OVER the past week, the election campaign has started to feel a little like Groundhog Day: the polls are barely changing, confirming that we are now in a three-way race pointing to a hung parliament; there are no new policies from any of the parties; it seems at times as if we are merely being shown endless pictures of politicians travelling up and down the country or shouting to each other.
So it was good to catch up with George Osborne yesterday and have a proper, grown-up chat about how the Tories plan to plug the crippling hole at the heart of the public finances and reform macroeconomic management – do read our page one story and the interview on page 15. Several important points emerged from our chat; all add context to the Tory position.
Mervyn King will remain as the Bank of England’s governor; Osborne dismissed as “complete nonsense” the idea that there could be a plan to remove him before his term expires in 2013. “I have a huge amount of respect and time for King”, he said. He also added that he speaks regularly to Adair Turner, chairman of the FSA (which will be folded into the Bank under Tory plans) and that “he’s a very talented person and I hope he’s going to be involved in the future.”
Osborne reiterated that the Bank will continue to target the consumer price index (CPI) – which excludes assets prices and therefore was entirely ineffective in fighting the bubble – but the reason for this is more one of continuity. The shadow chancellor seemed well aware of its deficiencies; he just doesn’t want anybody to think he’s undermining the Bank’s inflation-fighting credibility. Over time, however, Osborne would undoubtedly widen the CPI to make it more relevant.
While Tory deficit reducing plans remain sketchy, his proposed Office of Budget Responsibility looks more robust than many City commentators have realised. The Office would be set up immediately and would make its views known on the trend rate of growth and other crucial matters; by the time of the emergency budget, it would have torn to shreds Gordon Brown’s more implausible and over-optimistic projections for GDP, inflation and tax receipts – and Osborne would have little choice but to massively tighten spending to respond to its findings. The Office will have teeth and will represent a genuine transfer of power from the Treasury – and that would force Osborne to remain on the fiscal straight and narrow, whether or not he likes it. Big cuts would be inevitable.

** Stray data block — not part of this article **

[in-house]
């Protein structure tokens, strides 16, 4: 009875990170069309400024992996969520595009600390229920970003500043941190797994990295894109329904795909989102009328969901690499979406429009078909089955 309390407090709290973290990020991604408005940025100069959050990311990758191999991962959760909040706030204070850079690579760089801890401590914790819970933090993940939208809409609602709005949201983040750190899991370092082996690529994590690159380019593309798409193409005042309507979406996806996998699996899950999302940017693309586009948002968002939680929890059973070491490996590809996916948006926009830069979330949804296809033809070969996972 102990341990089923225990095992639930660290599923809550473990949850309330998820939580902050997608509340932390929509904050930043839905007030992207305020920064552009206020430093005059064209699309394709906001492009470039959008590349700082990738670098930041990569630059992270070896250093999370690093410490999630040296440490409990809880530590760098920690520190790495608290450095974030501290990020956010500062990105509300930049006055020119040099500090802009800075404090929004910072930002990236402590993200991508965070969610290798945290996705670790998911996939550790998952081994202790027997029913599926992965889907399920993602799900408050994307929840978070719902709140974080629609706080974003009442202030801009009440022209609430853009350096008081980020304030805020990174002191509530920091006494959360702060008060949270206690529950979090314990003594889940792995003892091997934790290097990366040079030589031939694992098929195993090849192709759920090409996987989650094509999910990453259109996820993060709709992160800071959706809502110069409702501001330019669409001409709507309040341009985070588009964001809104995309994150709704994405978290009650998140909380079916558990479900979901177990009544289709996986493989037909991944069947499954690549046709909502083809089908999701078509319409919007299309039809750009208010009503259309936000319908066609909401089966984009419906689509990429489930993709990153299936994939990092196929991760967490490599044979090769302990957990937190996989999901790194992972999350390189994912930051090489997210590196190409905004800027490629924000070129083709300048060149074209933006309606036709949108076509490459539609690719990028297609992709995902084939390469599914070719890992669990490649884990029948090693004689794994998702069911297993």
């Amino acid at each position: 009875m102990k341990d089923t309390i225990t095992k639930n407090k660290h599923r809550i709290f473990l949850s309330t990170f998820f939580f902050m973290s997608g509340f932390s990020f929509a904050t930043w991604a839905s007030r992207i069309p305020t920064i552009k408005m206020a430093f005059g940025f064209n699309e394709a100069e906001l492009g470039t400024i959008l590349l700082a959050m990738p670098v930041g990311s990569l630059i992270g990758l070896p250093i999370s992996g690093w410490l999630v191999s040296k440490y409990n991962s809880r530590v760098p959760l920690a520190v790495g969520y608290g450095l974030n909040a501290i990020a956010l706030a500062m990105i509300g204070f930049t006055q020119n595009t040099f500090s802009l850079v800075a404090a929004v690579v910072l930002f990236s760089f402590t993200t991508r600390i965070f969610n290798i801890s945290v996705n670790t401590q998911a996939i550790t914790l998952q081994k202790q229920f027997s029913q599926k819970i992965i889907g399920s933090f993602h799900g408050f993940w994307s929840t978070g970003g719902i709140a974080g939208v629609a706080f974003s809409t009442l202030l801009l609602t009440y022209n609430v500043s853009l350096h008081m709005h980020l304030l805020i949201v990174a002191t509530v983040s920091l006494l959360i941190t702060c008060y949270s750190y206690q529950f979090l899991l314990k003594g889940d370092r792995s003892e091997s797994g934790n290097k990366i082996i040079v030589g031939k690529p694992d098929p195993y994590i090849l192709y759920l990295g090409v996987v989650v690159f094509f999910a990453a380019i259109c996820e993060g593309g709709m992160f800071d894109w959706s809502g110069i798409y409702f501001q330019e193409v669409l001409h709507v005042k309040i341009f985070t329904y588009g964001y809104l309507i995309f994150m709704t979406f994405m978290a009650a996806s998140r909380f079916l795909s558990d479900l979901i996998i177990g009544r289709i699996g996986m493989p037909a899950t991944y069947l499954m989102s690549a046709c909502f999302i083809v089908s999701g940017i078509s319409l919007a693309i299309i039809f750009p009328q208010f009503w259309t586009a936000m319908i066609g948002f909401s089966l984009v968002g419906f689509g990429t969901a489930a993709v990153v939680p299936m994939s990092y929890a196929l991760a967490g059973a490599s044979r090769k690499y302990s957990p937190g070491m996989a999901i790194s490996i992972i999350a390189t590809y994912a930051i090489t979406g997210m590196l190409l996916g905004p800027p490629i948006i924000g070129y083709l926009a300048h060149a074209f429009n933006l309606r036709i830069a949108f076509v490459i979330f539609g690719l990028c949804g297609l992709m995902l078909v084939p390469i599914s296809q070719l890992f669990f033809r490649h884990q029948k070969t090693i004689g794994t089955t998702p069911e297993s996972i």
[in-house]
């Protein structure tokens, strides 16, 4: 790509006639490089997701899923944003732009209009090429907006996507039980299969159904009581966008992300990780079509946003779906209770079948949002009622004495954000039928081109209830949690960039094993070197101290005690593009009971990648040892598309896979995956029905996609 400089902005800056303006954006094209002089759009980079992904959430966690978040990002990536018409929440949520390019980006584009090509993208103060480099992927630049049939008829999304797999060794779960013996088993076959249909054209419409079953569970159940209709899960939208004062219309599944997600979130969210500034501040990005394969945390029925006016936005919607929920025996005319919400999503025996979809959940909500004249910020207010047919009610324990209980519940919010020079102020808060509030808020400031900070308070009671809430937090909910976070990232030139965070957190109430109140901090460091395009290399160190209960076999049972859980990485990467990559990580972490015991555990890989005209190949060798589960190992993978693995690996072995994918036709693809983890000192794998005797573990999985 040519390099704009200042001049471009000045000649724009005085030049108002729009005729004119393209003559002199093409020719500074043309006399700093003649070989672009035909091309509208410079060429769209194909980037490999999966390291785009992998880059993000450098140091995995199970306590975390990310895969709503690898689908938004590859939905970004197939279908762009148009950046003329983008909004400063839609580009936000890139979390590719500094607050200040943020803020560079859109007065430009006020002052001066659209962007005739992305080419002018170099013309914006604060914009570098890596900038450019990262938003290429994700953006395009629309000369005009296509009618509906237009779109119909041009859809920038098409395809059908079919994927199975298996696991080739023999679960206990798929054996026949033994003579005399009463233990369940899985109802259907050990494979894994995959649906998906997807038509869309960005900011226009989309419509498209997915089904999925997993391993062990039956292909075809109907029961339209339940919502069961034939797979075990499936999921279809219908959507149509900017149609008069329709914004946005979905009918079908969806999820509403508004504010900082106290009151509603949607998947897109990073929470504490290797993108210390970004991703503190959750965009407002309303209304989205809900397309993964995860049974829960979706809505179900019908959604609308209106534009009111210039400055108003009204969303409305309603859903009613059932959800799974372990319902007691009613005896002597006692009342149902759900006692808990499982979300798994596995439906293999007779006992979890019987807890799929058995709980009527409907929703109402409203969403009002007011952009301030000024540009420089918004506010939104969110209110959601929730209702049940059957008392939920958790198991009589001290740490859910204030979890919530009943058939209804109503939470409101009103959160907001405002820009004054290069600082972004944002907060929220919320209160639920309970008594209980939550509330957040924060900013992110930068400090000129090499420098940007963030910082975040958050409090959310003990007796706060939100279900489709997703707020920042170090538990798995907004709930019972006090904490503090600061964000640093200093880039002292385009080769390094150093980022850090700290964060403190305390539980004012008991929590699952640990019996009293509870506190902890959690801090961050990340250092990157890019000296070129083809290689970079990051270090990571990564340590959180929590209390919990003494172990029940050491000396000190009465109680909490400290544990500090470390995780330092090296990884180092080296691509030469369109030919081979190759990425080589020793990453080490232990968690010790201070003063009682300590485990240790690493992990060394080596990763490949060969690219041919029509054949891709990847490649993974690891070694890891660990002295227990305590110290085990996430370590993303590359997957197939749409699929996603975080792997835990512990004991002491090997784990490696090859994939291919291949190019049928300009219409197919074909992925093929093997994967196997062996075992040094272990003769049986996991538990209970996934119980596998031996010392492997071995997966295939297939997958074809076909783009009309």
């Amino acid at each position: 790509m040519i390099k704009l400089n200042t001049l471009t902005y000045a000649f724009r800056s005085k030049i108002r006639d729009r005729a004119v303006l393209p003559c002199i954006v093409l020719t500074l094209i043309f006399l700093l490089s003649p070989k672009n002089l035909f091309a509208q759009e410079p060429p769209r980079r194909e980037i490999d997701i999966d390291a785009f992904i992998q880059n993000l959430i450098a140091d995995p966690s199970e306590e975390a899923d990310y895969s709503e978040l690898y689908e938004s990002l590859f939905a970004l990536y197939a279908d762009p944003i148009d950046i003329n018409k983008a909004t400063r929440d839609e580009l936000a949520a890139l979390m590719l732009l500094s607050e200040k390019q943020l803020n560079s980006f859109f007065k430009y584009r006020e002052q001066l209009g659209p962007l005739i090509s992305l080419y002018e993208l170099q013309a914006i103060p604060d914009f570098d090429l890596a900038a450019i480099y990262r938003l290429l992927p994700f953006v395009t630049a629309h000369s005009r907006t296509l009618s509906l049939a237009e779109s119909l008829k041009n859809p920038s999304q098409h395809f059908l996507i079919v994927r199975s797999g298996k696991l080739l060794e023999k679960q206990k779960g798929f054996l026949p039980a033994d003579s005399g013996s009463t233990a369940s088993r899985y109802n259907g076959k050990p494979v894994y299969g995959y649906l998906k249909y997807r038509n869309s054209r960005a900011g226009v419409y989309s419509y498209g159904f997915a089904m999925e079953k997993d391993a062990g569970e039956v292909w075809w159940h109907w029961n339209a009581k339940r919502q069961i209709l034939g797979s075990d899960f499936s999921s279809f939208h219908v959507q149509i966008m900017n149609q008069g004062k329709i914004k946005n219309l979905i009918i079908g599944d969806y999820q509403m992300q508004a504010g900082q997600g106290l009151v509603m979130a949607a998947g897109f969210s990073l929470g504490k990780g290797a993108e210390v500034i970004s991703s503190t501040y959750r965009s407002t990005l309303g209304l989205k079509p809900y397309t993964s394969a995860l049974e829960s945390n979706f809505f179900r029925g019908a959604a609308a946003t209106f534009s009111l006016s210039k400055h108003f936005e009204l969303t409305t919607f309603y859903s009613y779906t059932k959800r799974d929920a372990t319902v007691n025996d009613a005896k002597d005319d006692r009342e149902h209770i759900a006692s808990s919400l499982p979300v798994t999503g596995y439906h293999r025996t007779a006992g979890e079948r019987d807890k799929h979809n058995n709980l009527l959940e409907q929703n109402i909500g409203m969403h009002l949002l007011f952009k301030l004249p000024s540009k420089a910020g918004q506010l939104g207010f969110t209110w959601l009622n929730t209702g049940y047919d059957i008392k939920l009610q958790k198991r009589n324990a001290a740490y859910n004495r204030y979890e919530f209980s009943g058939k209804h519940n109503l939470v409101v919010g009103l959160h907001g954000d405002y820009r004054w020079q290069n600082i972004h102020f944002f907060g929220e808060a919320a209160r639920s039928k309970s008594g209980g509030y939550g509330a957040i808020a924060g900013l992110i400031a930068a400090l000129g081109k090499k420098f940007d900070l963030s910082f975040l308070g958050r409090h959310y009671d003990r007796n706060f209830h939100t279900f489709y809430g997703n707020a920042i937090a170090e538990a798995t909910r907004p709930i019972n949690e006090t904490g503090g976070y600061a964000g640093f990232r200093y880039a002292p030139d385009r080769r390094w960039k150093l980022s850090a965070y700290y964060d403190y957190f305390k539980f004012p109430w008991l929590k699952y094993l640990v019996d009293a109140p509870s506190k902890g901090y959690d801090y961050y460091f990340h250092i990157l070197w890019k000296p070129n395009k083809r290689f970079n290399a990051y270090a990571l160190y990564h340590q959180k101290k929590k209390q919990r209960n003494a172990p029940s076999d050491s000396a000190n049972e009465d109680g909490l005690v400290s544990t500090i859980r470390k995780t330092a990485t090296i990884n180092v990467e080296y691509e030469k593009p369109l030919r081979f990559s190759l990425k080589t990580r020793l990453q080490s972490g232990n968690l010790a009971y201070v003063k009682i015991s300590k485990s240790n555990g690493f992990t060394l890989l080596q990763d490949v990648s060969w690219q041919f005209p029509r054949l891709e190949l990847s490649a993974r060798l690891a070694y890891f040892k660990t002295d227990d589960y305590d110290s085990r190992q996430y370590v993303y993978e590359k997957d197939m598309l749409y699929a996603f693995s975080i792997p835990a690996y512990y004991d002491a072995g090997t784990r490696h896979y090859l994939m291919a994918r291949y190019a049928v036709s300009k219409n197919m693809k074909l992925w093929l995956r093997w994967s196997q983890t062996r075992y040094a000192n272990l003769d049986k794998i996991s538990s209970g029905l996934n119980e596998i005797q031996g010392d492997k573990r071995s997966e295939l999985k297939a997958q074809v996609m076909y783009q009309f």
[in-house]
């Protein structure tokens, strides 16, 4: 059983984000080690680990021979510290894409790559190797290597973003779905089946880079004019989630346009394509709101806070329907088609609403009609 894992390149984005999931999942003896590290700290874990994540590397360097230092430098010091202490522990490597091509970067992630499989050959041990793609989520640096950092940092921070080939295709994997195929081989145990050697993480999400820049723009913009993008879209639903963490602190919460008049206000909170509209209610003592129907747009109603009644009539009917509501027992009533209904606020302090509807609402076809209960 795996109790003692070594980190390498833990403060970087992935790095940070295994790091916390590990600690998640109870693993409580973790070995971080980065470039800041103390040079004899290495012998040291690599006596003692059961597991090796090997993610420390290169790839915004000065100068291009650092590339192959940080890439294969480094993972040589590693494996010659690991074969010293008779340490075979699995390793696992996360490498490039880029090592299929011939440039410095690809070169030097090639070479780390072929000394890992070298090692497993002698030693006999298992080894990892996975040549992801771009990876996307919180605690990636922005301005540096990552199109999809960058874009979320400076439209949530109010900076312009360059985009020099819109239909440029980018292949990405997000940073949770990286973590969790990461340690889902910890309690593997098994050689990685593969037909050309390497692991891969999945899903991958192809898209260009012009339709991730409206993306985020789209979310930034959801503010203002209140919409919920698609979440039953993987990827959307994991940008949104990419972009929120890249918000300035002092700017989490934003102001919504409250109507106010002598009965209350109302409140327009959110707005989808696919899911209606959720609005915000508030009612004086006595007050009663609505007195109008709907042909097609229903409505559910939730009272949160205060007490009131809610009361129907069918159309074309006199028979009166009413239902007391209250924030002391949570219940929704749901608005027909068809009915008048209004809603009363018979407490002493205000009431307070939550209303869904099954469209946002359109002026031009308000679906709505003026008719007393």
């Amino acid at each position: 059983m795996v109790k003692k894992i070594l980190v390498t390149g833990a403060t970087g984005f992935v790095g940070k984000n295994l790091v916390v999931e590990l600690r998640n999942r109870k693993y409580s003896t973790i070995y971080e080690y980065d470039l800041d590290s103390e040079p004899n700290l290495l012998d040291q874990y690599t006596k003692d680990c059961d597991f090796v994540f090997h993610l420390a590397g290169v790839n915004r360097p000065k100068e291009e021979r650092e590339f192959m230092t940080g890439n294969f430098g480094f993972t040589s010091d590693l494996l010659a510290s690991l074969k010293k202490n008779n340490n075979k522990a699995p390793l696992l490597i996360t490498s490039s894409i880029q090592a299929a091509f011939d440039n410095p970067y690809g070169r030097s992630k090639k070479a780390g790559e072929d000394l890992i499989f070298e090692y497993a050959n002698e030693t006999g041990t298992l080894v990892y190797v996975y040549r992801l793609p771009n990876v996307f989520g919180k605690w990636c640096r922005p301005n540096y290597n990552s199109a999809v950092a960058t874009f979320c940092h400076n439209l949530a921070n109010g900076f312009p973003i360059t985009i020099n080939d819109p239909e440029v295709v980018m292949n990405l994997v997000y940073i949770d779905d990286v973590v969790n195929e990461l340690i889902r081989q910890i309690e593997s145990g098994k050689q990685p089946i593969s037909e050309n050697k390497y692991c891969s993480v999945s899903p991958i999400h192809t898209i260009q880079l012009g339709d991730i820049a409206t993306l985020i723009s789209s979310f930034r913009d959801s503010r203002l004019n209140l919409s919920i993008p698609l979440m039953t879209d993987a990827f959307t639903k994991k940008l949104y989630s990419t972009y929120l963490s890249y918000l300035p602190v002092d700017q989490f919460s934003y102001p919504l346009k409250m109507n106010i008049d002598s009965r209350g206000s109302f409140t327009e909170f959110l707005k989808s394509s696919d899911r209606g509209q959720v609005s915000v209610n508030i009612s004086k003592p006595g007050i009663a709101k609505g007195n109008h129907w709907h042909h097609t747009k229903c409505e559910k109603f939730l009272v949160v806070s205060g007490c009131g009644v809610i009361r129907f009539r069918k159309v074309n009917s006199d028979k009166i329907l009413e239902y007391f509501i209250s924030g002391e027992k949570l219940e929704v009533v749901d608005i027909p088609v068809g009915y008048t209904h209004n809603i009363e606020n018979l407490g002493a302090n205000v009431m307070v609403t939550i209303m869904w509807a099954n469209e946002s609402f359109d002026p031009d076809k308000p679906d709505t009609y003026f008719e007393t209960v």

At the moment a key problem with official Treasury growth and revenue forecasts is that they assume the economy barely responds to changes in tax rates. A key argument against high tax rates is that they kill off or chase away economic activity – and hence, paradoxically, tax receipts. Yet this isn’t reflected in the official Treasury models. Osborne won’t change this completely – he was at pains to describe himself as a “fiscal conservative” yesterday, rather than a supply-sider; but he wants the Treasury to produce an alternative, dynamic model of the economy, the findings of which would be published in tandem with those of the old models.
None of these changes go as far as some of us would hope; there is much that is wrong with many of the Tories’ other ideas. But taking the Tory policies as a package, it is now clear that a Chancellor Osborne would be much more radical than is usually realised.